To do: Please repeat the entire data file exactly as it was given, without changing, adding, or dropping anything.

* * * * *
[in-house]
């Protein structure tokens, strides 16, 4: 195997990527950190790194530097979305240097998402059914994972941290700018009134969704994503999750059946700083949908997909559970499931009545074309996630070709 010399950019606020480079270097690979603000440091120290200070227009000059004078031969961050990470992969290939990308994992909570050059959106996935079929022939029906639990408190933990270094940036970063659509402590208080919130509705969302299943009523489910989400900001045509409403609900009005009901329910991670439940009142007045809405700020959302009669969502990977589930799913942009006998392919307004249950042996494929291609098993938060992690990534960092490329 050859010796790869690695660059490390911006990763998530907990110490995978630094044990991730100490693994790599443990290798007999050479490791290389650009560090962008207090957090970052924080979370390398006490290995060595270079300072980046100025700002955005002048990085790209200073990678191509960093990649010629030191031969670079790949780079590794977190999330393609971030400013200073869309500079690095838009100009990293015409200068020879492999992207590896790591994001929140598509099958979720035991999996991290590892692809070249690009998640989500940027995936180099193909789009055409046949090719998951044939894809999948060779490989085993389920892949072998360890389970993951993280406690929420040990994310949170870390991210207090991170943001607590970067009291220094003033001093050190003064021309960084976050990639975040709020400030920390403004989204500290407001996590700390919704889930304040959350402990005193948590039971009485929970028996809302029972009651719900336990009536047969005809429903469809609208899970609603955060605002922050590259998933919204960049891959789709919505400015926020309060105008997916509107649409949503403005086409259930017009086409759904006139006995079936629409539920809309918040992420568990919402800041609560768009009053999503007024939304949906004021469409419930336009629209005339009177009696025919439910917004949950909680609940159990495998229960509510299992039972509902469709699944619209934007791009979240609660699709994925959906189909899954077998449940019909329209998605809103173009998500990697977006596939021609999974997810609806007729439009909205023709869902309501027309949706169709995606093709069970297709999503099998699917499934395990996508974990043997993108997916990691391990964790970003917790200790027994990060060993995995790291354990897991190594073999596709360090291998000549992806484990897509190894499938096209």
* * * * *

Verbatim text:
[in-house]
């Protein structure tokens, strides 16, 4: 195997990527950190790194530097979305240097998402059914994972941290700018009134969704994503999750059946700083949908997909559970499931009545074309996630070709 010399950019606020480079270097690979603000440091120290200070227009000059004078031969961050990470992969290939990308994992909570050059959106996935079929022939029906639990408190933990270094940036970063659509402590208080919130509705969302299943009523489910989400900001045509409403609900009005009901329910991670439940009142007045809405700020959302009669969502990977589930799913942009006998392919307004249950042996494929291609098993938060992690990534960092490329 050859010796790869690695660059490390911006990763998530907990110490995978630094044990991730100490693994790599443990290798007999050479490791290389650009560090962008207090957090970052924080979370390398006490290995060595270079300072980046100025700002955005002048990085790209200073990678191509960093990649010629030191031969670079790949780079590794977190999330393609971030400013200073869309500079690095838009100009990293015409200068020879492999992207590896790591994001929140598509099958979720035991999996991290590892692809070249690009998640989500940027995936180099193909789009055409046949090719998951044939894809999948060779490989085993389920892949072998360890389970993951993280406690929420040990994310949170870390991210207090991170943001607590970067009291220094003033001093050190003064021309960084976050990639975040709020400030920390403004989204500290407001996590700390919704889930304040959350402990005193948590039971009485929970028996809302029972009651719900336990009536047969005809429903469809609208899970609603955060605002922050590259998933919204960049891959789709919505400015926020309060105008997916509107649409949503403005086409259930017009086409759904006139006995079936629409539920809309918040992420568990919402800041609560768009009053999503007024939304949906004021469409419930336009629209005339009177009696025919439910917004949950909680609940159990495998229960509510299992039972509902469709699944619209934007791009979240609660699709994925959906189909899954077998449940019909329209998605809103173009998500990697977006596939021609999974997810609806007729439009909205023709869902309501027309949706169709995606093709069970297709999503099998699917499934395990996508974990043997993108997916990691391990964790970003917790200790027994990060060993995995790291354990897991190594073999596709360090291998000549992806484990897509190894499938096209």